Mark Clements

Joseph M. Pettit Professor
Founder and Director, Nexidia, Inc.
Centergy 5226
Research interest: 
Digital speech processing and analysis
Speech recognition
Analysis and compensation of stress in speech
Sensory aids for the hearing impaired
Pattern Recognition
Digital Signal Processing
Supervised Investors Award for Teaching in Electrical Engineering, MIT - 1979
Technical Program Co-Chairman, SpeechTech '86 - 1986
Sigma Xi Doctoral Thesis Advisor Award, Georgia Tech - 1988, 1991, and 1997
Sigma Xi Undergraduate Research Advisor Award, Georgia Tech - 1989
Fellow IEEE
IEEE Speech Technical Committee, 1987-1991
IEEE Acoustics, Speech and Signal Processing, Associate Editor, 1989-1991
Technical Program Chairman, ICASSP-96
Board of Governors, IEEE Signal Processing Society 2003-2007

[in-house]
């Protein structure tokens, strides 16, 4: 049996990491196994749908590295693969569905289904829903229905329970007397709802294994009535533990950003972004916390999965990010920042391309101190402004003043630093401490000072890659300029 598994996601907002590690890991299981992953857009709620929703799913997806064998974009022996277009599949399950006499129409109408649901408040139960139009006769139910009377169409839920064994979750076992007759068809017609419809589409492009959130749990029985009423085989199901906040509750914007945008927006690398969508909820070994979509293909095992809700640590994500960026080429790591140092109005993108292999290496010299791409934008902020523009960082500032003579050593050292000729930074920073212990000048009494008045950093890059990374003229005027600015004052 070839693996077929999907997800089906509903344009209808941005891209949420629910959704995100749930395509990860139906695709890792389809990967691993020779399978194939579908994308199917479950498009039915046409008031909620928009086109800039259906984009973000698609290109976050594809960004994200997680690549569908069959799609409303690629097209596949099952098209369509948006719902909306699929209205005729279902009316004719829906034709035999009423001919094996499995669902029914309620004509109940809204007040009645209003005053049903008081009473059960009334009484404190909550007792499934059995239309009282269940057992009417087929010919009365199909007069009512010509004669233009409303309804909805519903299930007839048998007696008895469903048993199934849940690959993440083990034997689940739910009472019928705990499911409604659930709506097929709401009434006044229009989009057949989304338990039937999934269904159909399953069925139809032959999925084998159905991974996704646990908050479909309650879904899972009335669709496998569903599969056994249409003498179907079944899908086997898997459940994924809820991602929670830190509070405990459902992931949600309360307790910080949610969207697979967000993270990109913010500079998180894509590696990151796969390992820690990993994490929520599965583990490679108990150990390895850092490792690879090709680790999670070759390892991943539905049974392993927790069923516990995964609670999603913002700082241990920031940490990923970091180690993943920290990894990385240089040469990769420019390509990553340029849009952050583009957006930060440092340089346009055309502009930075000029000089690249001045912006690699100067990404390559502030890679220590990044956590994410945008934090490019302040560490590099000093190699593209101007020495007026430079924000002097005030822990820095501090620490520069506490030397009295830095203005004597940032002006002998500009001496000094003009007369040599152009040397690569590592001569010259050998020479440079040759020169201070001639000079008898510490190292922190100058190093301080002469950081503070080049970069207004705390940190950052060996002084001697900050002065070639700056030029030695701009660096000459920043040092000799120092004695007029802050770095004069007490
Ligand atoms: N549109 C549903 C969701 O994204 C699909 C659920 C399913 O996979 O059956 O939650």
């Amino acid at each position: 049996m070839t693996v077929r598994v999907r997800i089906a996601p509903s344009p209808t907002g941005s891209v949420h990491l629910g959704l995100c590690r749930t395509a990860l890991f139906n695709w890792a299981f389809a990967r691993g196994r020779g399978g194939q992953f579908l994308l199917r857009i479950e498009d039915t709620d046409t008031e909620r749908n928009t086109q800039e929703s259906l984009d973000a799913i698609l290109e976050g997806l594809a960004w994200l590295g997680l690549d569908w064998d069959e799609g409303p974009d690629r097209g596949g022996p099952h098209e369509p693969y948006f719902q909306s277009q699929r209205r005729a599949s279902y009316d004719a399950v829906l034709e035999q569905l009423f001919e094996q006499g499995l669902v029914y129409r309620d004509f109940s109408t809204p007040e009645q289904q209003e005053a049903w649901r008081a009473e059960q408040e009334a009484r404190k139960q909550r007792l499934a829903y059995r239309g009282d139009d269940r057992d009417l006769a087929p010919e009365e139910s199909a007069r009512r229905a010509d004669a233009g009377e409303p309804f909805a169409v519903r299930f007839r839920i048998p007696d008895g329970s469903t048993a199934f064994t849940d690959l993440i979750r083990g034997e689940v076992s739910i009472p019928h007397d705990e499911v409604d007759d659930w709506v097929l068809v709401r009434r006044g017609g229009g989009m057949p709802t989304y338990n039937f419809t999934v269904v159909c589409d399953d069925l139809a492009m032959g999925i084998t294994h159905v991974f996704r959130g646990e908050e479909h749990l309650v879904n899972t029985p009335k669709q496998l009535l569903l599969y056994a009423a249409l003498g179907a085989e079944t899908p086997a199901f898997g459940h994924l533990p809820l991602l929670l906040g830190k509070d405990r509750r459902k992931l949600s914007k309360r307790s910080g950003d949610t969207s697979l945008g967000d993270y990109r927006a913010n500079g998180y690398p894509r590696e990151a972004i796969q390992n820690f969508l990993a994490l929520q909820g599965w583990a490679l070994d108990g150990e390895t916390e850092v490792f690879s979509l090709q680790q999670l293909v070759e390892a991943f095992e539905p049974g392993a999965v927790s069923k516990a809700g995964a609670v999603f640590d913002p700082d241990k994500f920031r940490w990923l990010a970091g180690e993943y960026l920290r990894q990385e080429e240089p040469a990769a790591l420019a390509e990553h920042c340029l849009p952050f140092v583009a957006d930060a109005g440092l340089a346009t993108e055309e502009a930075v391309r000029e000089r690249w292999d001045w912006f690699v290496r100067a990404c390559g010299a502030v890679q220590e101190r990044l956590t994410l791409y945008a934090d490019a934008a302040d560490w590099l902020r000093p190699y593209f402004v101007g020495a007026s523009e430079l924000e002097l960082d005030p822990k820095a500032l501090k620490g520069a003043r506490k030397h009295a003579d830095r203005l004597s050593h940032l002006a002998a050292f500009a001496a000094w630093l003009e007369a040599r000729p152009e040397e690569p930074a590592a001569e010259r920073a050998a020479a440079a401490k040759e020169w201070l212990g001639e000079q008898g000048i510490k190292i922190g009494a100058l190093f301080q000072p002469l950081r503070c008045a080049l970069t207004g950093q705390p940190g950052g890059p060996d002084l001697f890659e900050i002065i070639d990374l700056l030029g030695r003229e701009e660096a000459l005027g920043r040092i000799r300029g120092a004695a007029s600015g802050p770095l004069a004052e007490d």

Dr. Mark A. Clements is Professor of Electrical and Computer Engineering at the Georgia Institute of Technology, where he holds the Joseph M. Pettit Endowed Professorship in Digital Signal Processing. His also served as the Director of Georgia Tech's Interactive Media Technology Center (IMTC) from 1999-2012. He received the S.B. (Bachelor's), S.M. (Master's), E.E. (Professional Engineer's), and Sc.D. (Doctorate) degrees in 1976, 1978, 1979, and 1982, all in Electrical Engineering and Computer Science from Massachusetts Institute of Technology. During his graduate work, he was supported by a National Institutes of Health fellowship for research in hearing prostheses, and corporate sponsorship for the development of real- time automatic speech recognition systems. He is a member of the Acoustical Society of America, and is a Fellow of the Institute of Electrical and Electronics Engineers (IEEE). He has been a member of the IEEE Speech Technical Committee, has served an Editor for IEEE Transactions on Acoustics, Speech, and Signal Processing, and was elected to the Signal Processing Society's Board of Governors. Professor Clements is also founder and director of Nexidia, an Atlanta-based speech technology company. Professor Clements' current research interests involve digital processing of speech signals. This is concerned with such problems as the application of digital speech technology to sensory aids for the hearing impaired and automatic recognition of speech in adverse conditions. Some of the interesting problems arising from these applications include enhancement of speech in noise, formulation of robust perceptual distance measures, and real-time implementation. Dr. Clements also does work in efficient coding of speech signals, auditory modeling for improved speech analysis, speech production modeling, general digital signal processing, and pattern recognition.